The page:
BY LAUREN FOREMAN Californian staff writer firstname.lastname@example.org
The Delano Union School District named a new superintendent Monday, a pick that already worries the teachers union there.
The trustees voted to hire Anthony Monreal, deputy superintendent of the Madera Unified School District, to oversee Delano's K-8 district.
He will replace Superintendent Robert Aguilar, who is retiring after 30 years of district administrative experience throughout California.
Aguilar retired once before, in the late 1990s, but says this time it will stick. He has worked for the Delano district for about five years.
"You know, this job is a wonderful job," Aguilar said in a phone interview Tuesday. "It's a wonderful opportunity to work."
Delano Union has not determined a starting salary or start date for Monreal, but Aguilar -- who was outside the office Tuesday -- said he should have more details when he returns to work. He earns a salary of about $150,000.
Monreal served as deputy superintendent for instruction for the California State Department of Education from 2007 to 2009, when he started as superintendent of the Oxnard School District in Ventura county.
He began the deputy superintendent job at Madera Unified in June 2012; in December of that year he was elected to the Raisin City Elementary School District board southwest of Fresno.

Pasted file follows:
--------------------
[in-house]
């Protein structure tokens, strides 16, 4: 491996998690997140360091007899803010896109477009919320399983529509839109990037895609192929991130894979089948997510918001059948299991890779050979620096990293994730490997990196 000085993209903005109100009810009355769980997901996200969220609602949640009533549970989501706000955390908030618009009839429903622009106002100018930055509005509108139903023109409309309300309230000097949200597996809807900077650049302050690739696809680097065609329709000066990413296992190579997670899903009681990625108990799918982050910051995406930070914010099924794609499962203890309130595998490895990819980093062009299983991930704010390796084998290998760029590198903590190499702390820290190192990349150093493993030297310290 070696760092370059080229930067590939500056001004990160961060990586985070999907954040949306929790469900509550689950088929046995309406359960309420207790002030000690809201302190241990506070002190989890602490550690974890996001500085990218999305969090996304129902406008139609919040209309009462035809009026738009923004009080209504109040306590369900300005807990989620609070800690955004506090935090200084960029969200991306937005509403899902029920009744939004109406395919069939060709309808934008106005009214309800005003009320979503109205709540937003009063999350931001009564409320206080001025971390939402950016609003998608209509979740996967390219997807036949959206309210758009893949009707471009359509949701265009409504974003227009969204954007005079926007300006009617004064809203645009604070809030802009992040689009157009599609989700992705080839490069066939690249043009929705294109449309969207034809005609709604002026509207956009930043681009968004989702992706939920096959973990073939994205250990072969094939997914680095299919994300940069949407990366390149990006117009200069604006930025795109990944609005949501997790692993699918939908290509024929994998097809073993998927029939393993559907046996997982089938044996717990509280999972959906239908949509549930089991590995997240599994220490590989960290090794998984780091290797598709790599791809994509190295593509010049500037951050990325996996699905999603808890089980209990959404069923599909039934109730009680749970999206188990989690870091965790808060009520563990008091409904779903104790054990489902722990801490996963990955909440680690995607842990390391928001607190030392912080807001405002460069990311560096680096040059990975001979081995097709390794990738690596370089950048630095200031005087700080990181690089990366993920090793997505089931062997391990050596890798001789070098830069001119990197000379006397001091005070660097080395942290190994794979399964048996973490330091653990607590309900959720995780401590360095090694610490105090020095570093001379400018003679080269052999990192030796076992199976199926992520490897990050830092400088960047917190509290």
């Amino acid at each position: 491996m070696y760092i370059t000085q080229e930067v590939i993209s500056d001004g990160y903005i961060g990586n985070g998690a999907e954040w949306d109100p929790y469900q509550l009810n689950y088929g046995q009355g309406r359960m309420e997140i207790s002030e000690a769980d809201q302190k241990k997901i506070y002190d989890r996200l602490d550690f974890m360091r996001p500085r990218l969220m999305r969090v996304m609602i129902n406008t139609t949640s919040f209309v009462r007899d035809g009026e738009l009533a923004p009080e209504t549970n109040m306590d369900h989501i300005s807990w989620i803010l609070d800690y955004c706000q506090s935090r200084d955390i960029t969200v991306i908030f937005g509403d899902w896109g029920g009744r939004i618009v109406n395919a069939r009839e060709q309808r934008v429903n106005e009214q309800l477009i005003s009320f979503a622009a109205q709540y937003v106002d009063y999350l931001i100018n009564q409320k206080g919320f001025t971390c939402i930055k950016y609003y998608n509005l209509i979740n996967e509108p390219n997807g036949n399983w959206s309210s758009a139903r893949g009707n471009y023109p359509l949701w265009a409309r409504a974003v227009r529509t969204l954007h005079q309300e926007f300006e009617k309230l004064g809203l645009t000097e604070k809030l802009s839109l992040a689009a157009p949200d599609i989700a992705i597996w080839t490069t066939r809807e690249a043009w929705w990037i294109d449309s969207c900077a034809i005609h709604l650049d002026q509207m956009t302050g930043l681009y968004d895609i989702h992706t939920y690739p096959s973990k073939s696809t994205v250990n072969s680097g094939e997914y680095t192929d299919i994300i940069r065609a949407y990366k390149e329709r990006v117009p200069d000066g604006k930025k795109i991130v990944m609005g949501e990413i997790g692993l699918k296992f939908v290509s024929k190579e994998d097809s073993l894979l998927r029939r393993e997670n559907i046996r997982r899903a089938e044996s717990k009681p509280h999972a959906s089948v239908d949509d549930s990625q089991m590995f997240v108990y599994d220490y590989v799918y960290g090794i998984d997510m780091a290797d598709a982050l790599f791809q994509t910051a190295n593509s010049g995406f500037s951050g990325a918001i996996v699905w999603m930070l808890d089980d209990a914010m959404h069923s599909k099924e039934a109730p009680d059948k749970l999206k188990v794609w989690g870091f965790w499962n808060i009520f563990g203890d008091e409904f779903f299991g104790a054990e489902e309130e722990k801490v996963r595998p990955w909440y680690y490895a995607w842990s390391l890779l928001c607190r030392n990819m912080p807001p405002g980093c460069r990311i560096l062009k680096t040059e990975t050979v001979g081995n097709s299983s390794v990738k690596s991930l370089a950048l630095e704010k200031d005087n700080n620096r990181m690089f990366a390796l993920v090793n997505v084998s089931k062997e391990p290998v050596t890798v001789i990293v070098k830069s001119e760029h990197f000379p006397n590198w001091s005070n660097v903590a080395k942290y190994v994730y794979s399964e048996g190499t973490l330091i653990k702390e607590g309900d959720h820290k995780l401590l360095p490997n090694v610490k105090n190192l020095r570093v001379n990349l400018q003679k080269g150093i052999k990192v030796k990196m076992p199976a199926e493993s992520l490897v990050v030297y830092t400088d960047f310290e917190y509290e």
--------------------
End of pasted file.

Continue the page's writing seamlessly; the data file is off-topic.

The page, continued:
Monreal was not available for comment Tuesday.
His past experience already worries some Delano educators.
Mark Kotch, president of the Delano Union Elementary School Teachers Association, said teachers have doubts about Monreal's ability to change what has been a growingly contentious relationship between the union and Delano district.
He cited both reports of a threatened teachers strike in the Madera district last year and a Ventura County Star article that said Monreal was placed on paid administrative leave fewer than eight months after he began his role in the Oxnard district for a confidential "personnel issue."
Kotch said he is worried Monreal will exhibit the same top-down management style that has plagued the district.
"We would rather have good relationships than more bickering and fighting," Kotch said.
He said he worries how the new superintendent will impact future negotiations. The union plans to seek ongoing raises, which would follow an agreement passed Monday for teacher bonuses.
"My worry is we haven't received a raise here in six years, so it would seem that we're in for more contentious negotiations at the table," Kotch said.
Aguilar said an ongoing raise would depend on information included in the governor's budget revision, planned for a May release.
"We work hard to make sure that everybody gets the best we can provide," he said.